DR Rob Gandy  I  UK

The World Health Organisation recommends that older people should be able to achieve physical, social and mental well-being throughout their lives1, and that international, national and local policies should be developed to support older adults, promote their independence and well-being, and encourage physical exercise2.

A 3-year Lottery-funded Active Lives programme sought to establish preventative community support for people aged 50 years and over to assist in improving their well-being and physical and mental health, particularly those isolated due to age-related illness or disability. The interventions provided were not available from local social care providers. An evaluation of the programme concluded that the programme offered a wide range of flexible and local activities that provided benefits for older people in terms of health and well-being, social well-being and quality of life, and reducing social isolation. There was interconnectivity between these benefits 3.

Local activities that provided benefits for older people…

Photograph by Maarten van den Heuve via Unsplash

The programme delivered its activities in five broad categories: Education/ Informative (e.g. Arts and crafts); IT/ Communications(e.g. Computer classes); Physical/ Exercise (e.g. Line dancing); Social engagement (e.g. Lunch clubs); and Support Groups (e.g. Alzheimer’s support). Such a variety of activities enabled people to choose to get involved with those most relevant to their personal circumstances. Unfortunately public finances were such that ongoing funding for the programme could not be provided.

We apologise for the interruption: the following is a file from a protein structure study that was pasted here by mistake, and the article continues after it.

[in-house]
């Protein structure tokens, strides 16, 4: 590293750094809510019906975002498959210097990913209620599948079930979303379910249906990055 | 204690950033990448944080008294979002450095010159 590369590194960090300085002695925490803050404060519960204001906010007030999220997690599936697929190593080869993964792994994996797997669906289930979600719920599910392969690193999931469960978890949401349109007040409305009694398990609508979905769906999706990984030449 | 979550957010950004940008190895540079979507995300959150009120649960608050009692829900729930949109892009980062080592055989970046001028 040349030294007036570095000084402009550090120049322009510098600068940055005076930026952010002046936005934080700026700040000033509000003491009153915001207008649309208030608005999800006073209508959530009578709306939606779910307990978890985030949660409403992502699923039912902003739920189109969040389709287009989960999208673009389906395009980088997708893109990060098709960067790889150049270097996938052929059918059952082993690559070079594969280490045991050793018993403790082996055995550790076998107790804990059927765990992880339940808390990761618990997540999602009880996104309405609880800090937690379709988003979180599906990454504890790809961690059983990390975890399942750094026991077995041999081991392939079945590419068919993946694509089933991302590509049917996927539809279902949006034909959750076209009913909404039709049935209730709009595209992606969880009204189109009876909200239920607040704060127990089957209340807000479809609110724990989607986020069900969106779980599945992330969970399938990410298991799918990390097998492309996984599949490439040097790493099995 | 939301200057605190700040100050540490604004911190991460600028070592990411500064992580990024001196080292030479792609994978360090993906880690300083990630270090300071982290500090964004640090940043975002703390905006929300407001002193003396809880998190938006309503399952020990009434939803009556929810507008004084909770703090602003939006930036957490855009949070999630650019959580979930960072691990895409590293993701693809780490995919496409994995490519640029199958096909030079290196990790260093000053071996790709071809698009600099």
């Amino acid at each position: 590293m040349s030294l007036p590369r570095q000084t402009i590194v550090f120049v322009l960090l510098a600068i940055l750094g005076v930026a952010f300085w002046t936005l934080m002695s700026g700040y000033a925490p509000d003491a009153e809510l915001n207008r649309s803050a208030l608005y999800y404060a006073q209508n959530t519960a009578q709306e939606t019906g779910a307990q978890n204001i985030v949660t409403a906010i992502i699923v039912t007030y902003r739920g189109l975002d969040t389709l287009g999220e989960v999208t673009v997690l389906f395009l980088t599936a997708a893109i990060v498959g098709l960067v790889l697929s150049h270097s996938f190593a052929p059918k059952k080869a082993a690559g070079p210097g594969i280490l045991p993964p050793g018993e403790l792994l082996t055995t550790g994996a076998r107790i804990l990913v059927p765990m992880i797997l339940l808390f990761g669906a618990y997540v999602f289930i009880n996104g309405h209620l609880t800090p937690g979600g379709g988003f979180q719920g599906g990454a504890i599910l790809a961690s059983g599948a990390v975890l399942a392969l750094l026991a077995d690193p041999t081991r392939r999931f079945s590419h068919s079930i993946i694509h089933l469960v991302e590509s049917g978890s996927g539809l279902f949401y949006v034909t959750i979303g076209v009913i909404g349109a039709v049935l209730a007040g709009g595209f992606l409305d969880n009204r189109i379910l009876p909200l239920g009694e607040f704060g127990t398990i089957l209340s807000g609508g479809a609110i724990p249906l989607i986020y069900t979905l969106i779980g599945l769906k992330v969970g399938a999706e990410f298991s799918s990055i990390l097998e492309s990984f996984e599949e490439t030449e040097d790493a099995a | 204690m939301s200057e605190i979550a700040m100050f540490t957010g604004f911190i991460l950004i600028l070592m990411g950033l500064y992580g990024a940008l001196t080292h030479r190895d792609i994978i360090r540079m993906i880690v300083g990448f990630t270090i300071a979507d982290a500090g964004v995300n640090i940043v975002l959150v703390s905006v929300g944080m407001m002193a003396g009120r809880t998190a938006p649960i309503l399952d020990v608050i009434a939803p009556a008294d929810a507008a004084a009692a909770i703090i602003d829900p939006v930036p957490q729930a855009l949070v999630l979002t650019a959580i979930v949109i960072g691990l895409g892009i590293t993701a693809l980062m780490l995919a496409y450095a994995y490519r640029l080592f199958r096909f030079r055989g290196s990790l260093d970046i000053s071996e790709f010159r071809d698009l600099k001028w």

Active Lives programme is directly relevant to the boomer generation…

This type of Active Lives programme is directly relevant to the boomer generation, and those who are older, i.e. the parents of the boomer generation! recognises that in these times of constraint it is highly unlikely that such programmes can be publically funded; but looking around any area in the country it will be seen that all of the activities involved are already being delivered by local authorities, charities, private companies, and others, to a greater or lesser extent. No doubt, many of these activities are being provided at a modest cost.

letting people in a given area know about all such available activities

Photograph by Jungwoo Hong via Unsplash

Therefore it is arguable that Active Lives programmes already exist across the country, but not in a co-ordinated way, run by one organisation, i.e. they function as “virtual activity programmes”. believes that what is needed is a means of letting people in a given area know about all such available activities, and who is running them, so that they can access them with a view to improving their own health and social well-being. Such a “one-stop shop” approach can be achieved by developing a directory of the activities for people to access. To this end has created, and is incrementally developing such a directory, which allocates activities to the established five categories, in conjunction with relevant parties. The “pilot” area is the Wirral, but it is hoped to gradually expand the facility to cover all areas.


Ref#1      World Health Organisation (WHO) 2015: World report on ageing and health. World Health Organisation, Geneva, Switzerland. Retrieved 3 November 2015 from

Ref#2      World Health Organisation (WHO) 2012: ‘Ageing’ health topics. World Health Organisation. Retrieved 18 December 2012 from

Ref#3       Gandy R., Bell A., McClelland B., & Roe B. (2017) Evaluating the Delivery, Impact, Costs and Benefits of an Active Lives Programme for Older People Living in the Community, Primary Health Care Research & Development, 18 (2): 122–134 doi:10.1017/S146342361600027X